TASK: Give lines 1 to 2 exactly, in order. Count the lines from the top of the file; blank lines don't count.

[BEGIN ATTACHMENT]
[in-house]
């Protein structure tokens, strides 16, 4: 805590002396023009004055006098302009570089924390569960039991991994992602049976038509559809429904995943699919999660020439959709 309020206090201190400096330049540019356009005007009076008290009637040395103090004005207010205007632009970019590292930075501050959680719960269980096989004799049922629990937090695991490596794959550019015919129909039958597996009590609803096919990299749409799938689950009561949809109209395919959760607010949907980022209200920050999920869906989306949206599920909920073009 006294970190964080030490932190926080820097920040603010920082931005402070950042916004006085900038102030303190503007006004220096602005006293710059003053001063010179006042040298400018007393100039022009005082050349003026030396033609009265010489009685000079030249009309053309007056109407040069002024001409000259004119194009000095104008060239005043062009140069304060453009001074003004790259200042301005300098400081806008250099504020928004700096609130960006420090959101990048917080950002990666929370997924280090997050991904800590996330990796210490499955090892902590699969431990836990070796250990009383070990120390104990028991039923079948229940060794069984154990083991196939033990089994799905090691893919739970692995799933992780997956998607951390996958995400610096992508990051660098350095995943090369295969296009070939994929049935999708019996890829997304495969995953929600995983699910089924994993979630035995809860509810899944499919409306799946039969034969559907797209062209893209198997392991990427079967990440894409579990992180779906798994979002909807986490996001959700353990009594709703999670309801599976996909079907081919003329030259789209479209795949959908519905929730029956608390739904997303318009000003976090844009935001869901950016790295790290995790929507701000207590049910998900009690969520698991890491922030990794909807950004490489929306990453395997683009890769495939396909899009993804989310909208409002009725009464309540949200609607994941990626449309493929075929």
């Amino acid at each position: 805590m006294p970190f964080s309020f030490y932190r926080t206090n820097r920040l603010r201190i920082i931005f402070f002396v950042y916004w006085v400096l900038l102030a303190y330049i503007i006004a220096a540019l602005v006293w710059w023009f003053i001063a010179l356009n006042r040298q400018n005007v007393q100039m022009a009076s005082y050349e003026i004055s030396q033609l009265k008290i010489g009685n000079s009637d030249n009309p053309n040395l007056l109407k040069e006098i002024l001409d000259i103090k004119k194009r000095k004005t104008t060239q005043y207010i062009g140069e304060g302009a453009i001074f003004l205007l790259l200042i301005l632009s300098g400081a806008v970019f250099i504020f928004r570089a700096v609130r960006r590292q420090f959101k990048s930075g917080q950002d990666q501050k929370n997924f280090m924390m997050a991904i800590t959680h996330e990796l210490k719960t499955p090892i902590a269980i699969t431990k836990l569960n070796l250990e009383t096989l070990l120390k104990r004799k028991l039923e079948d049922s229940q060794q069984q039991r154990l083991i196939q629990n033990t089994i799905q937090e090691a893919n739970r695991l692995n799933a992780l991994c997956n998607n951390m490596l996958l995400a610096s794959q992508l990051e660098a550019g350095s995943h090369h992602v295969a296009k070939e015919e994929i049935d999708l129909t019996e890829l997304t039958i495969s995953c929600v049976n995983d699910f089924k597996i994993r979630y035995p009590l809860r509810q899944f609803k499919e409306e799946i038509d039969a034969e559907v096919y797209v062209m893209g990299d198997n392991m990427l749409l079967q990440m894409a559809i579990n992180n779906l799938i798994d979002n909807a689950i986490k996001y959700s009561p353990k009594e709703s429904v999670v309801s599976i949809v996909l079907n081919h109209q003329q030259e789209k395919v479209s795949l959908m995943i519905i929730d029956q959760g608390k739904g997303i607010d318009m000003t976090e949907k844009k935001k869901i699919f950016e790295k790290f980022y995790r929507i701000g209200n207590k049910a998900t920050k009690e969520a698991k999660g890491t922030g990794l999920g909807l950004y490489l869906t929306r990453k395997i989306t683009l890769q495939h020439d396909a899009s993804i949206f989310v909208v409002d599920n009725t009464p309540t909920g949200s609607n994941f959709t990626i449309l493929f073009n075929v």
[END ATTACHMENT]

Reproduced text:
[in-house]
């Protein structure tokens, strides 16, 4: 805590002396023009004055006098302009570089924390569960039991991994992602049976038509559809429904995943699919999660020439959709 309020206090201190400096330049540019356009005007009076008290009637040395103090004005207010205007632009970019590292930075501050959680719960269980096989004799049922629990937090695991490596794959550019015919129909039958597996009590609803096919990299749409799938689950009561949809109209395919959760607010949907980022209200920050999920869906989306949206599920909920073009 006294970190964080030490932190926080820097920040603010920082931005402070950042916004006085900038102030303190503007006004220096602005006293710059003053001063010179006042040298400018007393100039022009005082050349003026030396033609009265010489009685000079030249009309053309007056109407040069002024001409000259004119194009000095104008060239005043062009140069304060453009001074003004790259200042301005300098400081806008250099504020928004700096609130960006420090959101990048917080950002990666929370997924280090997050991904800590996330990796210490499955090892902590699969431990836990070796250990009383070990120390104990028991039923079948229940060794069984154990083991196939033990089994799905090691893919739970692995799933992780997956998607951390996958995400610096992508990051660098350095995943090369295969296009070939994929049935999708019996890829997304495969995953929600995983699910089924994993979630035995809860509810899944499919409306799946039969034969559907797209062209893209198997392991990427079967990440894409579990992180779906798994979002909807986490996001959700353990009594709703999670309801599976996909079907081919003329030259789209479209795949959908519905929730029956608390739904997303318009000003976090844009935001869901950016790295790290995790929507701000207590049910998900009690969520698991890491922030990794909807950004490489929306990453395997683009890769495939396909899009993804989310909208409002009725009464309540949200609607994941990626449309493929075929």